‘Mental health crisis’: 5th NYPD officer dies by suicide in 2 months

‘Mental health crisis’: 5th NYPD officer dies by suicide in 2 months The fifth suicide among New York police over the past two months has prompted Commissioner James O’Neill to once again speak up about the widening ‘mental health crisis’ and remind the officers there is no shame in seeking help.

A police sergeant was found dead of an apparent self-inflicted gunshot wound on Staten Island on Saturday in what has become the seventh case of suicide among both experienced and rookie NYPD officers since the beginning of the year.

Back on June 5, Deputy Chief Steven Silks, 62, just days away from retirement, was found dead in a police car in Queens. A day later, Detective Joseph Calabrese, 58, was found dead at Brooklyn’s Plum Beach. Several days later, a 29yo officer committed suicide, while a 53yo police veteran officer was found dead at the end of the month.

Commissioner O’Neill declared a “mental health crisis” following the third death, since his department had an average of ‘only’ four to five suicides in recent years. Following the latest incident, O’Neill once again urged the officers to never be ashamed to seek help in case of any trouble, emphasizing that “it is okay to feel vulnerable.”

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Yet even though “seeking help is strength,” according to the commissioner, studies suggest that most officers avoid discussing their struggles and fears due to a perceived social stigma – and the fear of losing their job. Some 78 percent of New York police officers faced “critical stress” at work, a survey conducted by NBC showed. For 68 it resulted in “unresolved emotional issues” while 16 percent even thought of suicide. Police officers and firefighters face a greater risk of suicide, a 2018 study by the Ruderman Family Foundation found, while also emphasizing that “shame and stigma” issue.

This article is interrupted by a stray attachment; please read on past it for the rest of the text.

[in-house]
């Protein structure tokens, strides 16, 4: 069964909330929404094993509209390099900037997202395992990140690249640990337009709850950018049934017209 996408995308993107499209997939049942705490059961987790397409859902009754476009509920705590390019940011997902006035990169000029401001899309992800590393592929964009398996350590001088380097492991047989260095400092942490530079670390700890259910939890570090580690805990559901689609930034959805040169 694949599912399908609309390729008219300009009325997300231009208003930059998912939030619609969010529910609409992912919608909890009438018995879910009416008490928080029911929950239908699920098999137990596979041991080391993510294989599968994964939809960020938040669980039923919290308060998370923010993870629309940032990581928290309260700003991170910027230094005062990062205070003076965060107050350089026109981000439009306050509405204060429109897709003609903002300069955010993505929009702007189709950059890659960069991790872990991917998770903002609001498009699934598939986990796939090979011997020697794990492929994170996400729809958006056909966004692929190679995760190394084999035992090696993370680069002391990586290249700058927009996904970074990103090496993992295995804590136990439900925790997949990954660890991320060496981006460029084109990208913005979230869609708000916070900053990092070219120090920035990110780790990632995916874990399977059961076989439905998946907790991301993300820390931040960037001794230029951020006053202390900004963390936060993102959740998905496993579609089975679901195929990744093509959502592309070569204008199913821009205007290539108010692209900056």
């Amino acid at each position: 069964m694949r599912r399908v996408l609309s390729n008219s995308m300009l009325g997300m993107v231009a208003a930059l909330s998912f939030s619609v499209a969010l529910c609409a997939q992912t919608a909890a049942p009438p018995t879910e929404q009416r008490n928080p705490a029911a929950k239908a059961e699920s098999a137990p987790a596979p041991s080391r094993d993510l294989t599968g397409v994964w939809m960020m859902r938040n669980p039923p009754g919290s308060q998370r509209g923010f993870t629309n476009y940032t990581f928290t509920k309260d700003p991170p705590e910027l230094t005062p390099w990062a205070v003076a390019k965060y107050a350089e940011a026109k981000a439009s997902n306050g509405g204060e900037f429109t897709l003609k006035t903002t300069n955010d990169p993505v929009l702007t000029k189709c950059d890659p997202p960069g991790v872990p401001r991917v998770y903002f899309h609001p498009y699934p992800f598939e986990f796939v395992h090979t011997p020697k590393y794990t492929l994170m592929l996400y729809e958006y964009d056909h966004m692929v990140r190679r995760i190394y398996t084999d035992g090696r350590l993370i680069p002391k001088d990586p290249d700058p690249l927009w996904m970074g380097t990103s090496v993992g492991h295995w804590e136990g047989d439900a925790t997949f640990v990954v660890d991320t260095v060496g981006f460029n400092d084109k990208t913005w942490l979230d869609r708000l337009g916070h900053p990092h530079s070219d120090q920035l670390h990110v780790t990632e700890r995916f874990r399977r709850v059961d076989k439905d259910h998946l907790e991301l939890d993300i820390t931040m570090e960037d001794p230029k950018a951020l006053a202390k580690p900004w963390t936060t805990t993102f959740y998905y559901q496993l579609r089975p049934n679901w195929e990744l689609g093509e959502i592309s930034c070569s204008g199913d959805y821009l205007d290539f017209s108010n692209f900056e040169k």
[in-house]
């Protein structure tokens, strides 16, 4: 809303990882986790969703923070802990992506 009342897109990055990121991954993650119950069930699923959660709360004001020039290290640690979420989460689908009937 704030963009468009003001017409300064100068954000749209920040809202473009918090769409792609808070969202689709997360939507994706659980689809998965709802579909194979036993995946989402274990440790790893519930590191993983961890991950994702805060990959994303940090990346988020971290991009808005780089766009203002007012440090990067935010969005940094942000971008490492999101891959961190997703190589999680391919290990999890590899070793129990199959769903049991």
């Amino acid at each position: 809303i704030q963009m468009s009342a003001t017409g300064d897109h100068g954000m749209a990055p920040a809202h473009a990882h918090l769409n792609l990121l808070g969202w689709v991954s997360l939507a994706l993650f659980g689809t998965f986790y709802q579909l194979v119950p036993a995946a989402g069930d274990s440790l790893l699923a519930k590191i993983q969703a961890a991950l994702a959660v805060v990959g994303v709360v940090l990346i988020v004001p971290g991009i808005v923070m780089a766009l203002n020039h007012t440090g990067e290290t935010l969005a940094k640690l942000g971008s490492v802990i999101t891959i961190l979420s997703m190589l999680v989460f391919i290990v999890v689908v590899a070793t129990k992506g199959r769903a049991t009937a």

In total, across the US, more than 100 police officers took their own lives since the beginning of the year, while last year saw at least 167 suicides – but the problem of course is not limited to the United States.

In April, a French police union lamented a spike in suicides within the ranks of the law enforcement officers, which was blamed on grueling schedules, exhaustion, and heightened tensions caused by the weekly protest rallies and years of increased terrorist threat.

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